...paid social on Linkedin, how to optimize your website for conversions, creating amazing video content and so much more. After we break it down, we open it up to q and a so we can help you apply all of this in your own businesses. This is pure value, no cost, no strings attached, no product or service pitches, just so unadulterated learning experience. Oh and on top of these live sessions, we've also opened up a slack channel where our attendees bounce ideas off each other and learned together all week long between sessions. We're building a true community of manufacturing marketing professionals here. So if you or someone at your company has the Word Marketing in his or her job title, please consider telling them about it. They can visit industrial marketing live dot com to register. We love to see you there. Yeah, and I imagine there are probably some intangibles too. I mean, I'd be curious to hear from you and everybody's, just about everybody listening right now is probably being impacted in some way by, you know, the labor shortage and manufacturing, and I'm just kind of curious. Do you find that when a company really embraces technology like this and they start doing things in a more efficient, tech savvy way, that they just the perception of their business both to their existing employees and potential, you know, future workers who may be vetting them as a as an employer? Like? Does it have a positive impact from that perspective? Yeah, because I think younger workers they've all grown up with technology in their lives. Um, you know, they everybody's had a smartphone. You know, if you're talking, you know, somebody who's thirty or younger probably doesn't remember a time that, you know, you didn't have smartphones. You know, my my daughter got hers when she was in Fifth Grade Right. Um, so, you know, it's it's things like that. So they're used to having technology around. So when they're looking at places to work, they kind of they want to a forward looking company, you know, and they don't have a very high tolerance for like mundane manual tasks, and it's because they've been able to eliminate them from their own lives, you know, with technology. You know, they have robot vacuum cleaners, right. It's like, Oh, I don't like to vacuum, I I was just buy a robot vacuum cleaner and it'll do it for me, right. Or online ordering. It's like I don't have to go to the store, I can just, you know, go to my APP and I can have a sandwich delivered to me or a or an office chair, right Um. So they, you know, they're used to that kind of world, where it's just like anything that's sort of boring or laborious, you can eliminate that through some kind of technology. So they want to work at companies that are are doing the same thing and, you know, getting rid of you know, they don't have a they just they don't want to do the really long, boring tasks. And who really blames them? Right, Um. So...

...they're also looking for jobs where they feel like they can make a contribution to the company, right, even even at the you know, entry level. And so something like the Citizen Development Movement, where you have tools for creating, you know, software and APPs that don't require you to be like a programmer or a developer. Let somebody that's in that line of business, you know, make an APP that solves some problem without a lot of work. So you sort of get the people that are have the expertise of the business problem at hand and they're able to create the applications they need to kind of solve some of those problems. Um. So, you know, having that kind of culture and an organization is really attractive for for those types of workers because they feel like, you know, they're contributing, their voices being heard, they don't have to do just busy work. You know, everything they do is important and uh, you know, on the cutting edge and those sorts of things. So it really, you know, kind of takes just a little bit of a culture of maybe investing in technology or in being willing to evaluate technology, look at ideas on. Okay, this is how a process has always been done, but is there a better way? Can we make this more efficient? Can we make this, you know, less annoying? Things like that, and I think those are the kind of organizations that a lot of, you know, people are looking to work for even in a manufacturing sense, even if they're, you know, just operating, you know, on the on the production line, they still want to feel like that. Then maybe they have more of a contribution than just, Um, you know, putting things in boxes or pushing a button, you know, six times a minute, Um, where you know they're able to contribute, you know, to efficiency and to, you know, the process and the success of the company and those kinds of things that those are those are areas that I think we see across all industries. But Um, certainly, I know manufacturing is struggling, Um, to sort of attract younger, younger employees, and it's a Um, you know, something that that has to get solved as people start to age out, Um, you know, and and need to, you know, find ways to backfill those those roles or or automate, you know, and eliminate. It's probably probably a bit of all all of that right. It's a lot of a lot of forces. I think they can work together to help solve some of the problems that are going on right now with with Labor and you know that just the way the workforce is evolving. So it's good, Greg. Is there anything I did not ask you that you'd like to add to the conversation today. No, I think you know. For me, it's just I'm really excited to, you know, talk with companies and help them sort of on these journeys of how do we how do we sort of scrub out these manual processes? HOW DO WE BE MORE EFFICIENT? How do we eliminate paper? Um, you know,...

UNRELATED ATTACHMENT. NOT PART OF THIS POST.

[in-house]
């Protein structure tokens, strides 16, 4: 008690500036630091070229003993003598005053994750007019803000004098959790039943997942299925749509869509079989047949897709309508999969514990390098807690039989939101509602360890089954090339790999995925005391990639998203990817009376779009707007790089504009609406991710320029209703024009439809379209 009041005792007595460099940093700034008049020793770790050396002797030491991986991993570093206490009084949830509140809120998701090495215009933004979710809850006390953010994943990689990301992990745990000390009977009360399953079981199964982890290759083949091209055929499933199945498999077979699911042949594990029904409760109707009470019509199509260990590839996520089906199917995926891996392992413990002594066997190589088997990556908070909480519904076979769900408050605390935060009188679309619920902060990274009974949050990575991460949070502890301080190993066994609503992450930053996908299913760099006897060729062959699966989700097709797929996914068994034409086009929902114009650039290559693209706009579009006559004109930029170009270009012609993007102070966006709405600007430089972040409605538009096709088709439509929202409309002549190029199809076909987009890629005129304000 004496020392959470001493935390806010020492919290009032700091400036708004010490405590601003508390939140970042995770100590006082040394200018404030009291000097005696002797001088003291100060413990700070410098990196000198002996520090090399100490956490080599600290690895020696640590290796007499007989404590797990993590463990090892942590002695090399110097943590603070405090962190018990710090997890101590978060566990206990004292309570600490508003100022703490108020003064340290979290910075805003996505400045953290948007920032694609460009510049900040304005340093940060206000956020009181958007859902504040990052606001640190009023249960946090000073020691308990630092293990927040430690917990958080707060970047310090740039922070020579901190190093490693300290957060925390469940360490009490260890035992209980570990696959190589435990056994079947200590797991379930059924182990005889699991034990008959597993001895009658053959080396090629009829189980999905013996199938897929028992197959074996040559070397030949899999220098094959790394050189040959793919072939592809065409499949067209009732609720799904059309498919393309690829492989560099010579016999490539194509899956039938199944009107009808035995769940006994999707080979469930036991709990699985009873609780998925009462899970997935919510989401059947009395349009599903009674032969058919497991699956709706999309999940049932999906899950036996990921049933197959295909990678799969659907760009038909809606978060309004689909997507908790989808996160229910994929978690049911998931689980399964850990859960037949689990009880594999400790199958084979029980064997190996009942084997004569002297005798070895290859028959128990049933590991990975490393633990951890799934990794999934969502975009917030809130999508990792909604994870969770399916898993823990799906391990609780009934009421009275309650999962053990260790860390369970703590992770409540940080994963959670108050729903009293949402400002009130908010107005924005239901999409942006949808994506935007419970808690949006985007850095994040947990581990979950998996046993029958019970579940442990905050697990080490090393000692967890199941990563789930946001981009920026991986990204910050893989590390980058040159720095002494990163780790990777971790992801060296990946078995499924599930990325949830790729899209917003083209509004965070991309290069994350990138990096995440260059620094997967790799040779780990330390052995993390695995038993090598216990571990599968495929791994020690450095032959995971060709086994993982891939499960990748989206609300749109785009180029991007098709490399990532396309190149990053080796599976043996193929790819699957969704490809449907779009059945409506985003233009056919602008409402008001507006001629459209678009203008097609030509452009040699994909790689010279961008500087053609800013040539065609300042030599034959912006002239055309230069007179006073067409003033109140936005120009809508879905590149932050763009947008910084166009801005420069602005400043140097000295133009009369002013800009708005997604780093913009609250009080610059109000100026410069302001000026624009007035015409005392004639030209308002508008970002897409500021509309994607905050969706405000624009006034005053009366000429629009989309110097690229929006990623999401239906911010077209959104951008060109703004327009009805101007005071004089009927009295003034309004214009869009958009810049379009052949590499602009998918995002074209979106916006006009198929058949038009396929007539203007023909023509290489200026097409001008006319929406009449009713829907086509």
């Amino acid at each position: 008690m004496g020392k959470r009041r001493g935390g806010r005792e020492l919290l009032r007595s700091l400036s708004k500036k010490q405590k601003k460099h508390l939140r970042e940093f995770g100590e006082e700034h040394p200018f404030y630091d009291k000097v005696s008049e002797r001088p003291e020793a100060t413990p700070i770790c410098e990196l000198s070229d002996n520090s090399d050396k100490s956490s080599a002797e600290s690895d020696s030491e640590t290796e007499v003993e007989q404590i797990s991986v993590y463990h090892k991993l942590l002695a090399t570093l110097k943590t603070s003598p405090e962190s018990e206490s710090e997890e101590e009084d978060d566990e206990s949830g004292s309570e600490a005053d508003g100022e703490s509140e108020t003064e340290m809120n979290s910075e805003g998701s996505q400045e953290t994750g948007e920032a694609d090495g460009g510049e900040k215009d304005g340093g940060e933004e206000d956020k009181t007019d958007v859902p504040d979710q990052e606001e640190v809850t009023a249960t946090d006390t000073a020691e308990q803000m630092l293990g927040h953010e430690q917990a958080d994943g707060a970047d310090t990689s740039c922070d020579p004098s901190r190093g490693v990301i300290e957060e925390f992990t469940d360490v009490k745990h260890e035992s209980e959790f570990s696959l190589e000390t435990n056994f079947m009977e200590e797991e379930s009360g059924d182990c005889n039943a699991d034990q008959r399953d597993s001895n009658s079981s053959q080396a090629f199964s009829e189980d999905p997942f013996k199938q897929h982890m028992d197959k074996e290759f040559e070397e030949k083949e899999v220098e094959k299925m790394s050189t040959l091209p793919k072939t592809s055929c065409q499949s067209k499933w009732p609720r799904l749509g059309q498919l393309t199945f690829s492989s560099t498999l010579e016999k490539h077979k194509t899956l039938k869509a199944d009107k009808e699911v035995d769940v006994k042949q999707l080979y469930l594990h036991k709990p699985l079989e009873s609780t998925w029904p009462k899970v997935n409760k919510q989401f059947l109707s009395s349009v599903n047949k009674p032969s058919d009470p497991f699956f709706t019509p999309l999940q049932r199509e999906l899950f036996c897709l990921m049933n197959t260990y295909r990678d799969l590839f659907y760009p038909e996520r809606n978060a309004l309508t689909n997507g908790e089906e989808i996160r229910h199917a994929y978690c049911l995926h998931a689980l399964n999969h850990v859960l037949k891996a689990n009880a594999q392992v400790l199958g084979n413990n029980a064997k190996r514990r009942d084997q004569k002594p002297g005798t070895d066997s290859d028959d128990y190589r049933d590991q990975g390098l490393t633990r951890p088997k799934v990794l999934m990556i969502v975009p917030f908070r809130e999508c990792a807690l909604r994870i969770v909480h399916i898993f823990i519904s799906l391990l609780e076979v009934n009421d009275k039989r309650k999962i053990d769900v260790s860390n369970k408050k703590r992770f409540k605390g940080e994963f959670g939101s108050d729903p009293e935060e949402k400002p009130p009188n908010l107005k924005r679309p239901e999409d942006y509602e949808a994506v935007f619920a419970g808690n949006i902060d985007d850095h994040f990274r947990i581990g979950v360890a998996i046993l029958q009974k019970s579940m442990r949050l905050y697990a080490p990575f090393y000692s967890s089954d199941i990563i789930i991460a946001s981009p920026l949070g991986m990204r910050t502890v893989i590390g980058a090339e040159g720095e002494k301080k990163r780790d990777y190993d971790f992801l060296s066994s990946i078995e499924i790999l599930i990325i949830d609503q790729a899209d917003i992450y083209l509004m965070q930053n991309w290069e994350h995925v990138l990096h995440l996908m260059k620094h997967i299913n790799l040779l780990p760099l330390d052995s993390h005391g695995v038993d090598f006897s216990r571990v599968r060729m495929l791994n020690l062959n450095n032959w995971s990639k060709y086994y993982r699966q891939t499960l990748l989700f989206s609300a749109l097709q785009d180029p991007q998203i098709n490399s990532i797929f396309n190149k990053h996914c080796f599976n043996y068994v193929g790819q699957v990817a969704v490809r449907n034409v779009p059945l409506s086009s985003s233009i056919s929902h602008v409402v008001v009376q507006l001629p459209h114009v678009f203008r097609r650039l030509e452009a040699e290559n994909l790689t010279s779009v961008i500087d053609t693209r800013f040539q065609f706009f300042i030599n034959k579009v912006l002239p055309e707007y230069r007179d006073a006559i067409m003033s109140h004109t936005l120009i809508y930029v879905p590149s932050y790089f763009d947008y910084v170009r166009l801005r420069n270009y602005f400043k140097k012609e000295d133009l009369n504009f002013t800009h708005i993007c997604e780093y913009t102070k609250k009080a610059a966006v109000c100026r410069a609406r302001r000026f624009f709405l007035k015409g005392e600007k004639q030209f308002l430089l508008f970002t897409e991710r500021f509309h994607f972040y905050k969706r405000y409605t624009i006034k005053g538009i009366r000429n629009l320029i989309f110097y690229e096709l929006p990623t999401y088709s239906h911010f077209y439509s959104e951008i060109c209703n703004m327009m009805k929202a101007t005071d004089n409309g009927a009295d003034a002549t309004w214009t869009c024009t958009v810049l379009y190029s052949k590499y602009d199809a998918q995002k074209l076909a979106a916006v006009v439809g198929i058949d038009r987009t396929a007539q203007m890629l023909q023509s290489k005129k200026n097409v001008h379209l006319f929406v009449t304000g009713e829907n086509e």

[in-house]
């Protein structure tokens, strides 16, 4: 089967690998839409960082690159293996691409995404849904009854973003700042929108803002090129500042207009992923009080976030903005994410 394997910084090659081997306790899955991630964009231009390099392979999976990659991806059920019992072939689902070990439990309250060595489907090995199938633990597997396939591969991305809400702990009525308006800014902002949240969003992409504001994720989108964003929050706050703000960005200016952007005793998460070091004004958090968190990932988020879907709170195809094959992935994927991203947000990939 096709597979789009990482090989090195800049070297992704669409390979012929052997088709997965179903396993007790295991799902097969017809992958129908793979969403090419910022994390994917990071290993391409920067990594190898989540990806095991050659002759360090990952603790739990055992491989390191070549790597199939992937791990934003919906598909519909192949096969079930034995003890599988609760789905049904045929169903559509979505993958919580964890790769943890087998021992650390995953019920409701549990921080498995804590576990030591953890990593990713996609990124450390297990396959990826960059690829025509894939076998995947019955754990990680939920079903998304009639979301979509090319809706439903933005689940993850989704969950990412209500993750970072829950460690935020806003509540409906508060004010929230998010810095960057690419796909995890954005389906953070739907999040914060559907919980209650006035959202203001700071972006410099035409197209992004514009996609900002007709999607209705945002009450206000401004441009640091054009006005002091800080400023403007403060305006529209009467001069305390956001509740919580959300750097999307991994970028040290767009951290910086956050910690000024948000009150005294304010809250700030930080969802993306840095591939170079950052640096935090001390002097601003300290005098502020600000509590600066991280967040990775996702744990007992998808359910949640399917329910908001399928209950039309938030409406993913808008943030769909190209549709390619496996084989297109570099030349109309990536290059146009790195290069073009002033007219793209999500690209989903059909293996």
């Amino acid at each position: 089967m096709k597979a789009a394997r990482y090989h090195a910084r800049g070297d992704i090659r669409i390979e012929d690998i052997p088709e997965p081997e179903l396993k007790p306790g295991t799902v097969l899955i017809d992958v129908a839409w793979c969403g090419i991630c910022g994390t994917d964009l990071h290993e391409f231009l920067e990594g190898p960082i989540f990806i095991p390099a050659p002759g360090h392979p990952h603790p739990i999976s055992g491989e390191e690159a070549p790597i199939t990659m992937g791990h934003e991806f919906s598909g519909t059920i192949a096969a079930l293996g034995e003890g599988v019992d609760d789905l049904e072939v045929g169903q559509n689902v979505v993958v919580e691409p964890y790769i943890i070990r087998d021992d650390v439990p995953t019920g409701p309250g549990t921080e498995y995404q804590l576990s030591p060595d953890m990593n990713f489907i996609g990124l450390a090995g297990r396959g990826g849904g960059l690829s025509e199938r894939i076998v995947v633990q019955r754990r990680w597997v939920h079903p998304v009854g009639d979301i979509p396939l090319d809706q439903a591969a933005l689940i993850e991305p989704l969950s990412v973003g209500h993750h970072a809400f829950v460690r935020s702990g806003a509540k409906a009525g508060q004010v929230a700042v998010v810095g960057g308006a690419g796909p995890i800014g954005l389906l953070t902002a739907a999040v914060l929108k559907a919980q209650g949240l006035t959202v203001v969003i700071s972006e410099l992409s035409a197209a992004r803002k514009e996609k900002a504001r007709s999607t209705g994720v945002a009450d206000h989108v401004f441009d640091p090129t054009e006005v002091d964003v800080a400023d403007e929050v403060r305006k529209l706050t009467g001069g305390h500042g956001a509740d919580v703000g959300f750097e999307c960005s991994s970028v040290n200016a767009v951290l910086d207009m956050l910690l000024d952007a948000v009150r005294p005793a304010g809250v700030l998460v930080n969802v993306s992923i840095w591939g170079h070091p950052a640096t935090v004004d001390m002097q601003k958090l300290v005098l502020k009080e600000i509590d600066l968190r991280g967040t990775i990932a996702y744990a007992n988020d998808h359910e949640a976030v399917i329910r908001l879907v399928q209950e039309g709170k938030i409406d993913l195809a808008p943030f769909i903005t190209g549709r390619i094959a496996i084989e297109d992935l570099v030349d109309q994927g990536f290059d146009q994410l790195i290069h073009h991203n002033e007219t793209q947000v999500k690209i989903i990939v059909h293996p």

...because of the benefits there are immense, you know, in terms of cost and time savings, Um, and and just improving, you know, overall quality, improving overall efficiency. Um. So you know, this is an area where, I think you know, it's kind of a long tail of of, you know, modernizing manufacturing and that, you know, the machinery has been getting all the sensors and, you know, robotics and automation and there's just there's always this manual process behind it that Um kind of got left behind. So it's been really, really exciting to work with companies to sort of get over that hurdle and, Um, you know, kind of kind of move forward it. Well, Greg where would you direct people to connect with you and to learn more about Alpha software? Yep, you can go to Alpha soft. WEARE DOT COM, Um, and there you can see both the transform application as well as some of our industry solutions Um, look at some of the sample templates that we have, some of the case studies of companies that we've worked with Um, and that's it. Beautiful. Well, great, great conversation today. I appreciate you doing this. Sure, yeah, I appreciate your having me. As for the rest of you, I hope to catch you on the next episode of the Manufacturing Executive. You've been listening to the manufacturing executive podcast to ensure that you never missed an episode. Subscribe to the show in your favorite podcast player. If you'd like to learn more about industrial marketing and sales strategy, you'll find an ever expanding collection of articles, videos, guides and tools specifically for B two B manufacturers at guerrilla seventy SI DOT com slash learn. Thank you so much for listening. Until next time, two.